Port updating instructions and portmaster -a

Ade Lovett ade at FreeBSD.org
Wed Dec 1 14:42:02 UTC 2010

On Dec 01, 2010, at 00:53 , M K wrote:

> [major snippage to get to the point]
> Given the time, the users could pick and choose which ports to update.

Herein lies the fundamental problem with upgrading ports, particularly those which affect a large number of other ports, of which I, amongst others, have a certain degree of understanding.

When it comes to testing such updates, they are done in a "clean room" environment, whether it is a local tinderbox, or a full -exp package build run.  Ports, and those that depend upon them, are built in natural order (ie: if A depends on B which depends on C, then the build order is C->B->A)

The ports tree contains bugs, naturally.  Implicit dependencies where explicit ones are needed are the most obvious.  "Oh, cool, configure script found <libfoo> so I shall link against it even though you didn't ask" is a little less common, but prevalent enough.  And so the list continues.

As such, the deeper down inside the chain a port is that has been updated, so the number of combinations and edge cases increases exponentially to the point where given that cpu time (compiling) is vastly cheaper than human time (answering "A didn't rebuild because I had Q, W, but not X"), it is simply easier to pull out the compilation sledgehammer and say "rebuild everything depending on updated port <bar>" or, in extreme cases, "rebuild _everything_" (I don't think this has happened yet, but most gettext upgrades, fortunately relatively few and far between, are pretty close contenders for this).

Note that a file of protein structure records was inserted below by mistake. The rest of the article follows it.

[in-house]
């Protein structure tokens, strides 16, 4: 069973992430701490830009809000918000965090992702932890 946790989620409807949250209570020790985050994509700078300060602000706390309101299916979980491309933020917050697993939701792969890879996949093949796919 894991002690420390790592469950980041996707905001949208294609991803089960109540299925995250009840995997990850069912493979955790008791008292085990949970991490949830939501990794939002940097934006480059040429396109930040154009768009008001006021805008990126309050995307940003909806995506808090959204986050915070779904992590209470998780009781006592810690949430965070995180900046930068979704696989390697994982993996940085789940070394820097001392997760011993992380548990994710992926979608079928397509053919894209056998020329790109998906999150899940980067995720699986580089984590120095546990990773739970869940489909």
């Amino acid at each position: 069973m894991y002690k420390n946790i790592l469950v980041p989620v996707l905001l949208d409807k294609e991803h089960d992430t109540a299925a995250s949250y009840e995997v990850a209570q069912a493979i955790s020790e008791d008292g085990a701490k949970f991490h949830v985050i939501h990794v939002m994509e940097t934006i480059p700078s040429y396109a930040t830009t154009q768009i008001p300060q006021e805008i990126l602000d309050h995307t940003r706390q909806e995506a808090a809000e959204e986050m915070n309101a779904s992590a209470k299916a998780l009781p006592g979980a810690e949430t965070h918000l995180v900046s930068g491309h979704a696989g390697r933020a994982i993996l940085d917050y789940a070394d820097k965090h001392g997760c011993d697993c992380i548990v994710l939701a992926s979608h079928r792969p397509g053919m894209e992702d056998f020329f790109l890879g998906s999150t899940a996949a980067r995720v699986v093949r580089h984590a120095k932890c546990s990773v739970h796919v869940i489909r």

One should also note that whilst the capability exists, via ${LOCALBASE}/lib/compat/pkg, for old shared libraries to be kept, if you have ports Q and R, both depending on port V, and via the pick-and-choose method you choose to update V and one of Q or R, then Really Bad Things [tm] will start to happen.

In an isolated case of >one< end-user picking-and-choosing, then your approach would be viable with the caveats above.  Regretfully, we have many tens of thousands of end-users, with differing environments, and thus out of pure simplicity and saving of overall time, portmaster/portupgrade instructions occasionally come down via UPDATING in the shape of a really BIG hammer.

If someone[tm] could _provably_solve_ this upgrading problem, I'll make you famous (and take a 2% cut, I'm not greedy)


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